Things You Must Know to Fight a Traffic Ticket

Every driver has dealt with the unpleasantness of receiving a traffic ticket at least once. One moment you are cruising down the highway and the next moment you see those dreaded flashing lights behind you telling you to pull over. One small infraction shouldn’t taint your driving record or hike up your insurance rates. If you learn how to fight a traffic ticket, you can keep your driving record clean and keep your hard earned money where it belongs – in your pocket.

When you get pulled over, always remember to be respectful and courteous to the officer. Sarcastic remarks or arguing will not be received well and may actually get you into even more trouble. Be sure to answer the officer’s questions directly, and don’t elaborate on them. Never get out of your car unless the officer asks you to, as this could be seen as a sign of aggression.

Do not openly admit your guilt or try to think of outlandish stories or excuses for your behavior. Reply with a simple, “No, Sir” or “No, Ma’am” when the officer asks if you know why they pulled you over. It is their responsibility to explain what the offense is, and they should do it in as much detail as possible. If you were speeding, make sure they let you know how fast you were going, and how much above the speed limit that is.

If you are going to court, you will need to know the name of the officer and their badge number. This is written on the ticket but is sometimes illegible, so be sure to ask. For a speeding infraction, ask the officer about the device that was used and where they were located when they determined that you were going too fast. Check that area for clearly marked speed limit signs. If there are none, take pictures so that you have further evidence for your court hearing.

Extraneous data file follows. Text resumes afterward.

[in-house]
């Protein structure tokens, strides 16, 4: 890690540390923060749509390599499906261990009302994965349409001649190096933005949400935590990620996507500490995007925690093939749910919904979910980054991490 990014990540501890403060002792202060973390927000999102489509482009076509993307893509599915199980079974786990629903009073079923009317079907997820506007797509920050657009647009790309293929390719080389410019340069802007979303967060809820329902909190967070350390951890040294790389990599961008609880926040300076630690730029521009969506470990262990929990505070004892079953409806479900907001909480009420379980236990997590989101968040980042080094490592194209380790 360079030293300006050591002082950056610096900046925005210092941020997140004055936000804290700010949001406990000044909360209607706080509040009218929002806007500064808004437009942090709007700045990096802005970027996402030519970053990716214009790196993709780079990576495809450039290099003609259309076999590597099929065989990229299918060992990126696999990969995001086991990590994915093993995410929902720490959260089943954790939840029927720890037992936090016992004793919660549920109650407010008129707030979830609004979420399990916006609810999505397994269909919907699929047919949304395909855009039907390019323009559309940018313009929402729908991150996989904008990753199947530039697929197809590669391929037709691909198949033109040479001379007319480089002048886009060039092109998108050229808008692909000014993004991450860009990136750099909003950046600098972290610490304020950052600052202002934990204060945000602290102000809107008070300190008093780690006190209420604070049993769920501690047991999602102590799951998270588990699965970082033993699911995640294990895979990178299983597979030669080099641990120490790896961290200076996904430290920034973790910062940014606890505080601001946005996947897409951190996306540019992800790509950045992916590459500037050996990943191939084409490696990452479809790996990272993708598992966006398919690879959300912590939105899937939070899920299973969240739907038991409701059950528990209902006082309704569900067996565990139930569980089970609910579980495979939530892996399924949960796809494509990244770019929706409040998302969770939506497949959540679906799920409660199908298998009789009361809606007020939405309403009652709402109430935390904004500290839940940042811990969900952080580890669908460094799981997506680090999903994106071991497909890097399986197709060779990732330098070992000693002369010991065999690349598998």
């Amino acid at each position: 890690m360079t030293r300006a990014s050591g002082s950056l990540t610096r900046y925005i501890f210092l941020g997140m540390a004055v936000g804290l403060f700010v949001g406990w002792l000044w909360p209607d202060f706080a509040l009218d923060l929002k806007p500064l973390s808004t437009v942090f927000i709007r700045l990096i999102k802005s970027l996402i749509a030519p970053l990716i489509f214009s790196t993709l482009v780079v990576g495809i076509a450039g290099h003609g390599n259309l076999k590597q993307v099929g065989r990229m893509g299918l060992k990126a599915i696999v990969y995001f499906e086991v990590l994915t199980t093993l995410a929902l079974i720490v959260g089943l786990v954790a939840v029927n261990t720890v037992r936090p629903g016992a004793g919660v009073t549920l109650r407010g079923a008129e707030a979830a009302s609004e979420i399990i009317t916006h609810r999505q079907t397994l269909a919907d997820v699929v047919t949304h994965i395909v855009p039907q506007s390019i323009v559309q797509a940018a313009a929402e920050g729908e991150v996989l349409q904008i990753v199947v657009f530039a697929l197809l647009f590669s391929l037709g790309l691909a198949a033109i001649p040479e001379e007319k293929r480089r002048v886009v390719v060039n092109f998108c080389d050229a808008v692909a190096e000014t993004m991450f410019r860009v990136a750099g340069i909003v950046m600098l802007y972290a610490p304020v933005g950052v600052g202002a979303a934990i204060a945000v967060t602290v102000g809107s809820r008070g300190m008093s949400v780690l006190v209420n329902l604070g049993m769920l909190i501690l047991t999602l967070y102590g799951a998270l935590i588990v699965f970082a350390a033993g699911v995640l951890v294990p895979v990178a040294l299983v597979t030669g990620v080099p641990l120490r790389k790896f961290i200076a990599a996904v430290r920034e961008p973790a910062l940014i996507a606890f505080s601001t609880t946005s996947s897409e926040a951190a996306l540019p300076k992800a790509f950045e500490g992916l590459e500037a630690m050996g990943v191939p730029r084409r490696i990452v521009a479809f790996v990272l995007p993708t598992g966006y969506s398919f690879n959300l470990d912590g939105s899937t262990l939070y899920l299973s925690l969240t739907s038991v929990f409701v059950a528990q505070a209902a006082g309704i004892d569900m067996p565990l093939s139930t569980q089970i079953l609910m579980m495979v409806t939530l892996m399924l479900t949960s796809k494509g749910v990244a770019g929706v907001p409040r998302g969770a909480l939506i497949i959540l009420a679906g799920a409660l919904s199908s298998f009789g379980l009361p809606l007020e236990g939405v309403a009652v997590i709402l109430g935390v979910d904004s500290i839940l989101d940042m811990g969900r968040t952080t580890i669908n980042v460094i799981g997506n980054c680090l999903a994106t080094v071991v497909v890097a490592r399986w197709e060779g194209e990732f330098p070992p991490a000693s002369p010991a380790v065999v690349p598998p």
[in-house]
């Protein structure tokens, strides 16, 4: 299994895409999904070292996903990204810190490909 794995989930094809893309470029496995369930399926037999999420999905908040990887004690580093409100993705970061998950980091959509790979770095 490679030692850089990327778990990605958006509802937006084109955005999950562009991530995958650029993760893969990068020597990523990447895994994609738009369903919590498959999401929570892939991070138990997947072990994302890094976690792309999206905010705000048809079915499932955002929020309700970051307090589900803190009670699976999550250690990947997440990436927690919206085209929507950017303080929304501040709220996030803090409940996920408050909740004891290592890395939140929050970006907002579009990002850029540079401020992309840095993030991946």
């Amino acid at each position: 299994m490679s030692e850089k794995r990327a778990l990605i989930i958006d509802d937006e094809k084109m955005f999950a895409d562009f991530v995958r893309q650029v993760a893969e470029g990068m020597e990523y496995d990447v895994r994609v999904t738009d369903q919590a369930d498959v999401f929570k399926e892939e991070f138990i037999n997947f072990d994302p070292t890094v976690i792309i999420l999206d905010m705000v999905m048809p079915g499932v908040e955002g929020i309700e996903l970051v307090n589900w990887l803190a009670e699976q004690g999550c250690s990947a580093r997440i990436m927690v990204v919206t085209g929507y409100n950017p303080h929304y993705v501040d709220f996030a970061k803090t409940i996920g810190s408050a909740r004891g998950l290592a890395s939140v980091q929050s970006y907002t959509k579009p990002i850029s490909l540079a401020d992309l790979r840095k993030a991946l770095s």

When you ask very specific questions, it can sometimes lead the officer to believe that it’s not worth the effort of showing up to the court date. If they think that you will gather enough evidence they may conclude that your ticket will get thrown out or the charge will be lessened anyway. Officers have to appear in court on their day off, and many would rather be with their family or out on the driving range. Your case will be automatically dismissed if the officer does not appear.

You can still win, however, even if the officer does make an appearance, especially if it is your first offense, or it is deemed as a minor one. You can get the charge completely thrown out, or the fine may be reduced. If it is a more serious infraction, you may want to consider hiring an attorney. Companies such as X-Coppers are run by former police officers and can help give you tips and strategies on how to win your case. You will have to determine whether or not it is worth spending the extra money on this kind of help.